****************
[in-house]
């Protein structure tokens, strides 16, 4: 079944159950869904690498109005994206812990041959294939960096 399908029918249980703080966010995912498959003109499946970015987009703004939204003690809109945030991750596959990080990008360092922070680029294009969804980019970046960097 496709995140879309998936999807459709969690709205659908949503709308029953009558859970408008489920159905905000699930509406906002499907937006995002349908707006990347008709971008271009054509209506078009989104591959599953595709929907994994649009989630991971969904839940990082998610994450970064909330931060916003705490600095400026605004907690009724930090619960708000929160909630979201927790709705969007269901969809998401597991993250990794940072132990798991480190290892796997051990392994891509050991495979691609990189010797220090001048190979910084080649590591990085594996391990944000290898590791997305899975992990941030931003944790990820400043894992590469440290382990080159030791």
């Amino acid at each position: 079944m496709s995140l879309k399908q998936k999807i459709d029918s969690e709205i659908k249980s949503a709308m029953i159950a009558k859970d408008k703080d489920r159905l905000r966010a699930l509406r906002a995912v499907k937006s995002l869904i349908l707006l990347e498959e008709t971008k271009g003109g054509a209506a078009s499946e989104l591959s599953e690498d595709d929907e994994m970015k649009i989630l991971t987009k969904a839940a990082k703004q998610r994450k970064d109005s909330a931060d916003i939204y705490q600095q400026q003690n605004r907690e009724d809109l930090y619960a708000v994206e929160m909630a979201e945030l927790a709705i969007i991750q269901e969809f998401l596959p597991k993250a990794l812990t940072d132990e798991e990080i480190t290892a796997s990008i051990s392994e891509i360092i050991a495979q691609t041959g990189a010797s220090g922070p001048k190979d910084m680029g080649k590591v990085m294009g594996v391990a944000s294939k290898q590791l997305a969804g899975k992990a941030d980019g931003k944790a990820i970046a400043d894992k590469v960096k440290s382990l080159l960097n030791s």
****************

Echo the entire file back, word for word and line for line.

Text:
[in-house]
């Protein structure tokens, strides 16, 4: 079944159950869904690498109005994206812990041959294939960096 399908029918249980703080966010995912498959003109499946970015987009703004939204003690809109945030991750596959990080990008360092922070680029294009969804980019970046960097 496709995140879309998936999807459709969690709205659908949503709308029953009558859970408008489920159905905000699930509406906002499907937006995002349908707006990347008709971008271009054509209506078009989104591959599953595709929907994994649009989630991971969904839940990082998610994450970064909330931060916003705490600095400026605004907690009724930090619960708000929160909630979201927790709705969007269901969809998401597991993250990794940072132990798991480190290892796997051990392994891509050991495979691609990189010797220090001048190979910084080649590591990085594996391990944000290898590791997305899975992990941030931003944790990820400043894992590469440290382990080159030791």
């Amino acid at each position: 079944m496709s995140l879309k399908q998936k999807i459709d029918s969690e709205i659908k249980s949503a709308m029953i159950a009558k859970d408008k703080d489920r159905l905000r966010a699930l509406r906002a995912v499907k937006s995002l869904i349908l707006l990347e498959e008709t971008k271009g003109g054509a209506a078009s499946e989104l591959s599953e690498d595709d929907e994994m970015k649009i989630l991971t987009k969904a839940a990082k703004q998610r994450k970064d109005s909330a931060d916003i939204y705490q600095q400026q003690n605004r907690e009724d809109l930090y619960a708000v994206e929160m909630a979201e945030l927790a709705i969007i991750q269901e969809f998401l596959p597991k993250a990794l812990t940072d132990e798991e990080i480190t290892a796997s990008i051990s392994e891509i360092i050991a495979q691609t041959g990189a010797s220090g922070p001048k190979d910084m680029g080649k590591v990085m294009g594996v391990a944000s294939k290898q590791l997305a969804g899975k992990a941030d980019g931003k944790a990820i970046a400043d894992k590469v960096k440290s382990l080159l960097n030791s």